There was an immeasurable distance between the quick and the dead: they did not seem to belong to the same species; and it was strange to think that but a little while before they had spoken and moved and eaten and laughed - W. Somerset Maugham
CHIP DESIGNER AMD has hired Mark Papermaster, the chip expert who earlier left IBM in a cloud of controversy.
The firm announced hiring Papermaster and explained that he will serve as senior vice president and chief technology officer and will report to president and CEO Rory Read. According to its statements the 50 year old executive will oversee all of AMD's engineering, research and development (R&D), and product development and head up its Technology and Engineering group.
Papermaster will be responsible for establishing and executing the company's technology and product roadmaps, integrated hardware and software development, and overseeing the creation of all of AMD's products.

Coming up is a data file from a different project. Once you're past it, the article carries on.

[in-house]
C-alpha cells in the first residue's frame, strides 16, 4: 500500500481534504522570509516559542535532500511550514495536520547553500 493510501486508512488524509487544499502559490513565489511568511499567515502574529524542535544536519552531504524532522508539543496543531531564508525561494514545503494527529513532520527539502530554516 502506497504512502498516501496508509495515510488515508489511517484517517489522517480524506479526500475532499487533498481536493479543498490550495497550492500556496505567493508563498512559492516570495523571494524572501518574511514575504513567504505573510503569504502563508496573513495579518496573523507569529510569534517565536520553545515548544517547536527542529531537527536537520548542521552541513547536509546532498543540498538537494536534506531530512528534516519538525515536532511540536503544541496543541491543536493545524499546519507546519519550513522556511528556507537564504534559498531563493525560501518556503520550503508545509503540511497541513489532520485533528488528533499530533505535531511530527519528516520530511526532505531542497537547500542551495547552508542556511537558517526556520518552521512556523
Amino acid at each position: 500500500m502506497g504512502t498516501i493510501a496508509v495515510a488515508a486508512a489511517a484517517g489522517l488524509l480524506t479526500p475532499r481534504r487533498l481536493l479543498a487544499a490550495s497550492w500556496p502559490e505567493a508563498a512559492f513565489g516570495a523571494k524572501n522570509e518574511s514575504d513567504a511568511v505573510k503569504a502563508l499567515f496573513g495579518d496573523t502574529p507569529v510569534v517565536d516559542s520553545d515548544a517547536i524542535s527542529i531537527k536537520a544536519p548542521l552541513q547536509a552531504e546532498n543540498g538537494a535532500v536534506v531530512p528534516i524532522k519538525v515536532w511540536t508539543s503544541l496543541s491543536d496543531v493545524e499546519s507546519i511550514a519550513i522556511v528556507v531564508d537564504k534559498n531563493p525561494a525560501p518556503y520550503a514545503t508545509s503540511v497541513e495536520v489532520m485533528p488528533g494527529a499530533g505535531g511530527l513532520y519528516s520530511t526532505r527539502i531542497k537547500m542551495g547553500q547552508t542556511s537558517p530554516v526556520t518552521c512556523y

"Mark's appointment significantly strengthens AMD's senior leadership," Read said. "Mark has held substantial engineering roles for three of the technology industry's most innovative companies. He is a proven winner who knows the industry, knows our customers and flat out knows technology.
All roads lead to Papermaster now, and all research and development teams will report to the new SVP, including the advanced research and development team led by AMD's vice president of Research and Development, Chekib Akrout.
Akrout will continue to lead AMD's processor core development and system-on-a-chip (SoC) design methodology, the company added.
Papermaster was most recently VP of Silicon Engineering at Cisco, but before then he had a hard time trying to work at Apple after IBM suggested that as well as moving his seat to that firm's offices he was also taking some prime intellectual property with him too.
Following a bit of a legal debate over a non-compete agreement, which kept Papermaster away from his desk and work at Apple, a settlement was reached that meant he could join the fruit themed firm, but only if he checked in with his former employer and told it what he was up to. µ
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